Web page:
Your fundraising support offers our beneficiaries the ability to serve those women and men affected by breast cancer in our community. From offering mammograms to delivering meals and many resources in between, your help is priceless to these programs.
EARLY DETECTION HELPS SAVE LIVES
- Be sure you and your loved ones follow the recommended guidelines from the American Cancer Society for early detection of breast cancer. If there is a history of breast cancer in your family consult your doctor on the need to begin these steps at an earlier age.
- Women should know how their breasts normally look and feel and report any breast change promptly to their health care providers.
- Yearly mammograms with a clinical breast exam are recommended starting at age 40 and continuing for as long as woman is in good health.
- Clinical breast exam should be part of a periodic health exam, about every 3 years for women in their 20s and 30s.
- Breast self-exam is an option for women starting in their 20s.
- Women at high risk (greater than 20% lifetime risk) should get an MRI and a mammogram every year.
- Yearly MRI screening is not recommended for women of average risk of breast cancer.
IMPORTANT FACTS ABOUT BREAST CANCER IN THE U.S.
- A woman has a 1 in 8 chance of developing breast cancer in her lifetime.
- Every 3 minutes, there is a new diagnosis of invasive breast cancer.
- Approximately 230,480 women and 2,140 men will be diagnosed with breast cancer this year.
- Every 13 minutes, a life is lost to breast cancer.
- 39,520 women and 450 men in the U.S. will die from the disease annually.
- The National Cancer Institute estimates that approximately 2.6 million U.S. women with a history of breast cancer are living today, more than half of whom were diagnosed less than 10 years earlier. Most of these individuals were cancer-free, while others still had evidence of cancer and may still be undergoing treatment.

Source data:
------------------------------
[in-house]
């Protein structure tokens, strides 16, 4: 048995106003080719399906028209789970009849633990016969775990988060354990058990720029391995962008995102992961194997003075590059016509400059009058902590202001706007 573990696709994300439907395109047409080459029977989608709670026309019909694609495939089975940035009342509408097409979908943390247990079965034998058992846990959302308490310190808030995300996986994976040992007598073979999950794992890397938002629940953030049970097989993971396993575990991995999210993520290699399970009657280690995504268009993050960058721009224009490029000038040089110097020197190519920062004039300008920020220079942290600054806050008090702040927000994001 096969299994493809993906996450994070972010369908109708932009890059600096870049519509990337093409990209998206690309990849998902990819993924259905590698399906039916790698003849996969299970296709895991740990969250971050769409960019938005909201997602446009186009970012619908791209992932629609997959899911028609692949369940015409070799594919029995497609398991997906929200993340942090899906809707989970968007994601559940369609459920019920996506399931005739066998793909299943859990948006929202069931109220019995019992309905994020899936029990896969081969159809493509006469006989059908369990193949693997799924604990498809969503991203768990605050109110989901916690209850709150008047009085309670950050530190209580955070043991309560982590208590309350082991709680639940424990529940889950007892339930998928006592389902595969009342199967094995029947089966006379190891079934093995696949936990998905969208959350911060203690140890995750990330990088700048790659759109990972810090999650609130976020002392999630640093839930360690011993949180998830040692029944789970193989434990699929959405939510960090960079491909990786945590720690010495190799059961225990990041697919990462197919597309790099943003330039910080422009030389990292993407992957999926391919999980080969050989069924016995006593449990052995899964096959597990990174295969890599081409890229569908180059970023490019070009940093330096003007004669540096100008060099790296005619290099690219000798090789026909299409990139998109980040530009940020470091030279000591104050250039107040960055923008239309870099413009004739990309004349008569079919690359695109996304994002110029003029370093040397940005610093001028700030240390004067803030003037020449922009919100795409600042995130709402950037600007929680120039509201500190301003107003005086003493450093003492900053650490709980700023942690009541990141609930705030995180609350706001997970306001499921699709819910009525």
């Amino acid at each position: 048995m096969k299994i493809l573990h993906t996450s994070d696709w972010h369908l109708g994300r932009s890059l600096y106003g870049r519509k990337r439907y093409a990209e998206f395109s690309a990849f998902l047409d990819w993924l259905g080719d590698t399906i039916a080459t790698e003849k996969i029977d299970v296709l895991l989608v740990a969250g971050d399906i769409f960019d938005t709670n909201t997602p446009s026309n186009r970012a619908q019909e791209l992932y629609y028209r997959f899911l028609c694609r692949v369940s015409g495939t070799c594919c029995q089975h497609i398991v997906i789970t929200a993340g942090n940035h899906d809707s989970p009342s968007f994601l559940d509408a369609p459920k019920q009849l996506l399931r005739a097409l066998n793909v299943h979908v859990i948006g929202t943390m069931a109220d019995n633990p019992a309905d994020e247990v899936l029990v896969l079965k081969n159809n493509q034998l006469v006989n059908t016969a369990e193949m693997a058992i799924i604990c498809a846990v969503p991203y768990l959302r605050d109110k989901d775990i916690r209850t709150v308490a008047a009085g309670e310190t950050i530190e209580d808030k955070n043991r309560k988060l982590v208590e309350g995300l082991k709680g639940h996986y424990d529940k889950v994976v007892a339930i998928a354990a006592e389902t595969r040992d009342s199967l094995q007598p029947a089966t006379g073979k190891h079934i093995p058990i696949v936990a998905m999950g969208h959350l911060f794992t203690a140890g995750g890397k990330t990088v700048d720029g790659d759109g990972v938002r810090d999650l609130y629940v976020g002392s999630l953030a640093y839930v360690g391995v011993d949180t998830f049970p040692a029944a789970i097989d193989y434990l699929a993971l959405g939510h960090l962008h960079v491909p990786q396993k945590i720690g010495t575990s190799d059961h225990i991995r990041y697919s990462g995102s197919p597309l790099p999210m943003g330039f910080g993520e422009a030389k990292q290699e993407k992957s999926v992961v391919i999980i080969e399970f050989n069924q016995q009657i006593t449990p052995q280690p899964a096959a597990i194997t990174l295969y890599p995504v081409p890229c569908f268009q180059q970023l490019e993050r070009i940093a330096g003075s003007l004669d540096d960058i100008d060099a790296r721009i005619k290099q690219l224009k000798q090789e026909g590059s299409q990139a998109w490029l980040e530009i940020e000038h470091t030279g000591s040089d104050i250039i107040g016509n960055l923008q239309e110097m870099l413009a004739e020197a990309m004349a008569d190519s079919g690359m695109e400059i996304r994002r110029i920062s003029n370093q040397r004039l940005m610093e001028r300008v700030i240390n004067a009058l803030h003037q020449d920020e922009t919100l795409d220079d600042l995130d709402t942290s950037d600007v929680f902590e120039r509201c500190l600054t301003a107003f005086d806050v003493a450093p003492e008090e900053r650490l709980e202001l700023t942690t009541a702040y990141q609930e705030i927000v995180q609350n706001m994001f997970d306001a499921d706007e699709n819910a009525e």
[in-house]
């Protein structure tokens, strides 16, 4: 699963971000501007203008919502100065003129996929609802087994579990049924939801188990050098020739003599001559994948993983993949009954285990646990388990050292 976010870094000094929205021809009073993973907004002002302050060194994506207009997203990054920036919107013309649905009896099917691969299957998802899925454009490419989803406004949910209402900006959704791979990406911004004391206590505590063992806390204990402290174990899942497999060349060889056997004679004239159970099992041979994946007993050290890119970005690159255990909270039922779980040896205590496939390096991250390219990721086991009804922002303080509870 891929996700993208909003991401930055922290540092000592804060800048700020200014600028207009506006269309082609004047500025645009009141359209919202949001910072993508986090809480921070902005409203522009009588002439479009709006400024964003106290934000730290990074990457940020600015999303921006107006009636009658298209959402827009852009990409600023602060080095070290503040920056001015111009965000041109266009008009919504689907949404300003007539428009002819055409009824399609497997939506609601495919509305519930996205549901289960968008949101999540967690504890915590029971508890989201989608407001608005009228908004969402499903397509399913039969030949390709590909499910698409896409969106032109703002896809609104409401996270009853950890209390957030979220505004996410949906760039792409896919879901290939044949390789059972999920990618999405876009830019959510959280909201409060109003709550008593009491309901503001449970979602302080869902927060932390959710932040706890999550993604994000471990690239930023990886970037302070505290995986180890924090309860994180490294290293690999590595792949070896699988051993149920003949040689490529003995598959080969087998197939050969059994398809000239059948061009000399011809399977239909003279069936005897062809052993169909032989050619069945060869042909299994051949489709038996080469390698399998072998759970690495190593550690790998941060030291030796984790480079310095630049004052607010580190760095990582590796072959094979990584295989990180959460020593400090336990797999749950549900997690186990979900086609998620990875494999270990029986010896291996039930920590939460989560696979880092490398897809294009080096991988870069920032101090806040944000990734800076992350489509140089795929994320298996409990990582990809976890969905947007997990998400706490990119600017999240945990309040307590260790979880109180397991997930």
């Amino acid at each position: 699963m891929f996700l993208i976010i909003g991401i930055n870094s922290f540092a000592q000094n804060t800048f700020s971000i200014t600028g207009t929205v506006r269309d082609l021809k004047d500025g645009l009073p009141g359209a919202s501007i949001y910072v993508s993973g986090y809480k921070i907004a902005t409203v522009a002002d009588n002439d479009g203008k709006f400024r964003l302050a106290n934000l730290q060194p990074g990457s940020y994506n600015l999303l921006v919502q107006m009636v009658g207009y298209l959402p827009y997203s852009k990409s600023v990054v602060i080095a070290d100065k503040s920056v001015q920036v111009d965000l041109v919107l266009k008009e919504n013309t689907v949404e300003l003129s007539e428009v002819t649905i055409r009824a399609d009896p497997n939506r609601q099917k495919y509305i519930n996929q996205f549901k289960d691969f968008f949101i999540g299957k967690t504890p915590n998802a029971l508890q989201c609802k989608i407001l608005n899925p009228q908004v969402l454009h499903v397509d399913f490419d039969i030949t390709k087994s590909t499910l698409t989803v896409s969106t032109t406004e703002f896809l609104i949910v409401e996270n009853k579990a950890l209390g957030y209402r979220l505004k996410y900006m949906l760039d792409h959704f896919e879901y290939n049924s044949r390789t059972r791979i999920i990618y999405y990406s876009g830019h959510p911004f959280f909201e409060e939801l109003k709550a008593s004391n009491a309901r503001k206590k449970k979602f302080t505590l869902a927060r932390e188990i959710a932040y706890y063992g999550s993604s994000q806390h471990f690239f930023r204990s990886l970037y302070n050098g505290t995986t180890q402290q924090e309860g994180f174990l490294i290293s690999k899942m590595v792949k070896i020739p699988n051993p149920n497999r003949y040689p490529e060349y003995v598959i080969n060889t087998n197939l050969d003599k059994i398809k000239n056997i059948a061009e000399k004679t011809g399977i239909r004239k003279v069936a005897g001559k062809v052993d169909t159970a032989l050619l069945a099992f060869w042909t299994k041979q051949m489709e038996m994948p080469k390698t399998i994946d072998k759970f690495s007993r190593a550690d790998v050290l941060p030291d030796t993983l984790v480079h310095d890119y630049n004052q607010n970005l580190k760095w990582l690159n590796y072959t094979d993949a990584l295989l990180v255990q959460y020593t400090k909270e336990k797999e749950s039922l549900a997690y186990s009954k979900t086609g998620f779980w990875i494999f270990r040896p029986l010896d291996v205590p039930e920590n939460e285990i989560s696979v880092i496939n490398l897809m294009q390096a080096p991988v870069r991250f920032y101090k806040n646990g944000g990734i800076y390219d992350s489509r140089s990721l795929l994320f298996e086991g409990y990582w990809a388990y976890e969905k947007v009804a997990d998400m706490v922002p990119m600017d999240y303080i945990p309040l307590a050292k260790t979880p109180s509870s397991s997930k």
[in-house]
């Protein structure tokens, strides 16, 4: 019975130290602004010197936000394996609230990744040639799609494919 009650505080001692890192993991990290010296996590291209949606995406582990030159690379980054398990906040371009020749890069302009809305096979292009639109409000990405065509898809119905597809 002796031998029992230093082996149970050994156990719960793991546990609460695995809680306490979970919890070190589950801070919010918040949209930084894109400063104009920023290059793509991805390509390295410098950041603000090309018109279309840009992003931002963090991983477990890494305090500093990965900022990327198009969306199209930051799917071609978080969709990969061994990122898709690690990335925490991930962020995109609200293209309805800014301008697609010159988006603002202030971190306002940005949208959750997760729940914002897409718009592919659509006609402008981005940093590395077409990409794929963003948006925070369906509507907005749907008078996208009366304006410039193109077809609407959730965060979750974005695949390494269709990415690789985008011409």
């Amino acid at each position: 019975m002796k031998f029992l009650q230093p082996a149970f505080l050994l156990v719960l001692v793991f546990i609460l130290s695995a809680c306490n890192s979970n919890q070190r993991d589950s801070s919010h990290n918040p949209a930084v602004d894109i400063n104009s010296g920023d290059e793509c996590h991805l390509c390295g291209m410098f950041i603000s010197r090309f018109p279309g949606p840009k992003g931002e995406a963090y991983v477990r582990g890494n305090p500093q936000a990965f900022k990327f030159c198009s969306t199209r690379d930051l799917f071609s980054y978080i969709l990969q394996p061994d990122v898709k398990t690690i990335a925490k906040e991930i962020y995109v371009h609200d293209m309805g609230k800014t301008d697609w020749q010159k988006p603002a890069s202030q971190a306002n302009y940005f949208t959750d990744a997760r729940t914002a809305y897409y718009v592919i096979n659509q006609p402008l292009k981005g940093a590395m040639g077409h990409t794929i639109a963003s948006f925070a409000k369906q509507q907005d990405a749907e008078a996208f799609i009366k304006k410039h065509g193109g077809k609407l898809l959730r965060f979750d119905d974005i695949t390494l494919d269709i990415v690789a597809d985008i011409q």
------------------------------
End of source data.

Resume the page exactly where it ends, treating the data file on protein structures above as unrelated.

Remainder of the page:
- There are more than 250,000 women under the age of 40 in the U.S. living with breast cancer, and over 11,000 will be diagnosed this year.
- White, non-Hispanic women are more likely to develop breast cancer but African-American women are more likely to die from it.
- Breast cancer is the most commonly diagnosed cancer among Hispanic women.
MEN GET BREAST CANCER, TOO
- Survival for men with breast cancer is similar to survival for women, when their stage of diagnosis is the same.
- Men at any age may develop breast cancer, but it is usually found in men between 60 and 70 years of age.
- Male breast cancer makes up less than 1% of all cases of breast cancer.
- Male breast cancer is sometimes caused by inherited gene mutations, and a family history of breast cancer can increase a man’s risk.
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HELP, SUPPORT, AND GUIDANCE
American Cancer Society has regional offices where reliable information, support groups and other resources can be found. www.cancer.org or 1-800-ACS-2345
Living Beyond Breast Cancer provides education and support to empower all women affected by breast cancer to live as long as possible with the best quality of life. www.lbbc.org or (610) 645-4567
Look Good, Feel Better program offers free seminars to help overcome the appearance-related effects of cancer and cancer treatment. www.lookgoodfeelbetter.org or 1-800-395-LOOK
National Cancer Institute is a reliable resource for up-to-date information on all cancers. They also have an online mechanism called "Live Help," through which an individual can be connected in real time with a cancer specialist. www.cancer.gov or 1-800-4CANCER
National Breast Cancer Coalition Fund/Project LEAD is a breast cancer advocacy organization that specializes in providing medical education to the public and training breast cancer advocates on legislative and medical developments. www.stopbreastcancer.org or 202-296-7447
Young Survival Coalition addresses the unique issues and needs for women diagnosed under the age of 40. www.youngsurvival.org or 1-800-YSC-1011